Gambia’s President Adama Barrow will be inaugurated in a grand ceremony to be attended by all West African leaders next month, during the country’s 52nd independence anniversary celebrations.
Barrow, who is backed by seven opposition groups won elections last month defeating longstanding ruler Yahya Jammeh.
The Gambia gained independence from Great Britain on February 18, 1965, and President Barrow was born two days before the day, the same year. Hundreds of thousands of people are expected to attend the ceremony that seek to show Gambians their vote matters.
The new Gambian leader was sworn-in at the Gambia’s embassy in neighboring Senegal where he was held over security concerns.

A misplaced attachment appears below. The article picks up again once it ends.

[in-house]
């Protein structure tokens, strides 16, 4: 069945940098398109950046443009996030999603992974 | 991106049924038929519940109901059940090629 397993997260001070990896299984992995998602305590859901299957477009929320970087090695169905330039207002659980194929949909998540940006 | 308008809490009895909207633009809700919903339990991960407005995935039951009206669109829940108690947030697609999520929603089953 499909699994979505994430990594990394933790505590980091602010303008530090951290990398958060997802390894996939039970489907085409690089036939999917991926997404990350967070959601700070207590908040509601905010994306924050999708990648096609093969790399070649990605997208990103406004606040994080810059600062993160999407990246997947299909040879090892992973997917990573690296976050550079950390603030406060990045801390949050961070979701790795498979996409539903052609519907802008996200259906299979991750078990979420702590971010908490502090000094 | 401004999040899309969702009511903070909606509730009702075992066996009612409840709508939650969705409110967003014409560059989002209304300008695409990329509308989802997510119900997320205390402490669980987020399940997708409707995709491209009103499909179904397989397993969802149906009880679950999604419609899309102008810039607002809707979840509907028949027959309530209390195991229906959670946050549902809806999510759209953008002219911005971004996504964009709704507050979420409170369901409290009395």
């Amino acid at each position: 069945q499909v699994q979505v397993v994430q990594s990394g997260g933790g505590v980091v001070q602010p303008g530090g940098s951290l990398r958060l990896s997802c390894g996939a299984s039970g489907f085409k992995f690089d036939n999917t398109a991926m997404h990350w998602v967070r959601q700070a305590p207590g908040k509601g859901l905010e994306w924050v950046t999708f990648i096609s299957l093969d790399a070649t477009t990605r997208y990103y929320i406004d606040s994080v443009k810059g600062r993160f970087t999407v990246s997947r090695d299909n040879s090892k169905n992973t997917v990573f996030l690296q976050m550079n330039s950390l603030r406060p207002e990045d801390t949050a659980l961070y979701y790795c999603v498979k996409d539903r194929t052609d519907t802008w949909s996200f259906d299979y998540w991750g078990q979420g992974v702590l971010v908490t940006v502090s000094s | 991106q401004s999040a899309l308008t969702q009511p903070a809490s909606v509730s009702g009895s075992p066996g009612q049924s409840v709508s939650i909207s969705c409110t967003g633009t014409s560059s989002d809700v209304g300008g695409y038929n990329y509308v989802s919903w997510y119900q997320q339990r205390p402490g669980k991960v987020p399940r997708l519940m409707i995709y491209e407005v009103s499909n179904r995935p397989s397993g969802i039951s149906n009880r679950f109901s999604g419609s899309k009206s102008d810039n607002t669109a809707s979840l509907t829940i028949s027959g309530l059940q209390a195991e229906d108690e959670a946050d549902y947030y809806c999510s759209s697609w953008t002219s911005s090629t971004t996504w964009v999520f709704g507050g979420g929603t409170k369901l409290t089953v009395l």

Thousands of people came out on Thursday to welcome Barrow home after a nearly month-long stay in Dakar.
Residents of this country of 1.9 million, the smallest on the African mainland, have been exuberant after more than two decades of life under Jammeh.
Jammeh fled to exile after a regional military force was poised to take dislodge him. The situation was chaotic after Jammeh refused to cede power but ended without the violence that many feared, forcing them to flee.
The UN has called on the international community to financially assist the Gambia’s new government in paying salaries and reviving the economy after Jammeh left the state coffers empty.
Normalcy is returning and tourists from the United Kingdom have begun flying back to The Gambia, a week after thousands of them were evacuated.